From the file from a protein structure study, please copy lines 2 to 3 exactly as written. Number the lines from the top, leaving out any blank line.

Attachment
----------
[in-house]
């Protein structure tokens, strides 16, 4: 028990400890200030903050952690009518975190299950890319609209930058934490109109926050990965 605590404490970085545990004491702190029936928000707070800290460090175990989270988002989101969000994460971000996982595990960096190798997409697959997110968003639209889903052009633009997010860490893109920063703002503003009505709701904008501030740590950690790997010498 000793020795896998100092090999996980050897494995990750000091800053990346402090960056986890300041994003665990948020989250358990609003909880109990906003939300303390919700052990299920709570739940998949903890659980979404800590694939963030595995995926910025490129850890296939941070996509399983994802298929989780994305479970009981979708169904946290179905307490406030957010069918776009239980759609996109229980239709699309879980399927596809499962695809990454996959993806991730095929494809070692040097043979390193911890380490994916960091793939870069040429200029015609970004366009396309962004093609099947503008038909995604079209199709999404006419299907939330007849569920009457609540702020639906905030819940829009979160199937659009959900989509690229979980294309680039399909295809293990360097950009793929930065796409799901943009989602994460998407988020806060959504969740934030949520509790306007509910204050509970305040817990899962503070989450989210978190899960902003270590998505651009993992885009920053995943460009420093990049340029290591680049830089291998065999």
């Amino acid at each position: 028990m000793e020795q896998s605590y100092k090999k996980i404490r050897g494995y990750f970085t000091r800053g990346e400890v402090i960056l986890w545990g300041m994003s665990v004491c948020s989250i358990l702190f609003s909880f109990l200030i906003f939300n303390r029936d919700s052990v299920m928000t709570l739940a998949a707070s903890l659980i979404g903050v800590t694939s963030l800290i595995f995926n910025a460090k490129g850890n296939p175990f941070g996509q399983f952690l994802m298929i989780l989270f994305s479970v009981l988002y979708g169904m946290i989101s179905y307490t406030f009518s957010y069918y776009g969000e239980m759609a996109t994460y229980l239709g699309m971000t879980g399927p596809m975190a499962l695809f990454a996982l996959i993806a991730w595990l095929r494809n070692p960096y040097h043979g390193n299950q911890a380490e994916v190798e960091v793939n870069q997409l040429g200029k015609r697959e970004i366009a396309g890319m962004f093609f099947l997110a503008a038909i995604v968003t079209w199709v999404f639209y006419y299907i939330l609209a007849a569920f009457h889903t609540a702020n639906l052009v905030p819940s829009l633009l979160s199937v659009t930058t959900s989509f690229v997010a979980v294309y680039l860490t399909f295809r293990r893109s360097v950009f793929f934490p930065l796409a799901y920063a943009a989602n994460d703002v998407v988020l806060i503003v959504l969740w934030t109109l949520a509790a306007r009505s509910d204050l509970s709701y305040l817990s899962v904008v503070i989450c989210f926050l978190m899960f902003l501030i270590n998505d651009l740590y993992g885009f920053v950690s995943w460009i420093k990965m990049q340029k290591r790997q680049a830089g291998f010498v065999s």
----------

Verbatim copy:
């Protein structure tokens, strides 16, 4: 028990400890200030903050952690009518975190299950890319609209930058934490109109926050990965 605590404490970085545990004491702190029936928000707070800290460090175990989270988002989101969000994460971000996982595990960096190798997409697959997110968003639209889903052009633009997010860490893109920063703002503003009505709701904008501030740590950690790997010498 000793020795896998100092090999996980050897494995990750000091800053990346402090960056986890300041994003665990948020989250358990609003909880109990906003939300303390919700052990299920709570739940998949903890659980979404800590694939963030595995995926910025490129850890296939941070996509399983994802298929989780994305479970009981979708169904946290179905307490406030957010069918776009239980759609996109229980239709699309879980399927596809499962695809990454996959993806991730095929494809070692040097043979390193911890380490994916960091793939870069040429200029015609970004366009396309962004093609099947503008038909995604079209199709999404006419299907939330007849569920009457609540702020639906905030819940829009979160199937659009959900989509690229979980294309680039399909295809293990360097950009793929930065796409799901943009989602994460998407988020806060959504969740934030949520509790306007509910204050509970305040817990899962503070989450989210978190899960902003270590998505651009993992885009920053995943460009420093990049340029290591680049830089291998065999």
């Amino acid at each position: 028990m000793e020795q896998s605590y100092k090999k996980i404490r050897g494995y990750f970085t000091r800053g990346e400890v402090i960056l986890w545990g300041m994003s665990v004491c948020s989250i358990l702190f609003s909880f109990l200030i906003f939300n303390r029936d919700s052990v299920m928000t709570l739940a998949a707070s903890l659980i979404g903050v800590t694939s963030l800290i595995f995926n910025a460090k490129g850890n296939p175990f941070g996509q399983f952690l994802m298929i989780l989270f994305s479970v009981l988002y979708g169904m946290i989101s179905y307490t406030f009518s957010y069918y776009g969000e239980m759609a996109t994460y229980l239709g699309m971000t879980g399927p596809m975190a499962l695809f990454a996982l996959i993806a991730w595990l095929r494809n070692p960096y040097h043979g390193n299950q911890a380490e994916v190798e960091v793939n870069q997409l040429g200029k015609r697959e970004i366009a396309g890319m962004f093609f099947l997110a503008a038909i995604v968003t079209w199709v999404f639209y006419y299907i939330l609209a007849a569920f009457h889903t609540a702020n639906l052009v905030p819940s829009l633009l979160s199937v659009t930058t959900s989509f690229v997010a979980v294309y680039l860490t399909f295809r293990r893109s360097v950009f793929f934490p930065l796409a799901y920063a943009a989602n994460d703002v998407v988020l806060i503003v959504l969740w934030t109109l949520a509790a306007r009505s509910d204050l509970s709701y305040l817990s899962v904008v503070i989450c989210f926050l978190m899960f902003l501030i270590n998505d651009l740590y993992g885009f920053v950690s995943w460009i420093k990965m990049q340029k290591r790997q680049a830089g291998f010498v065999s």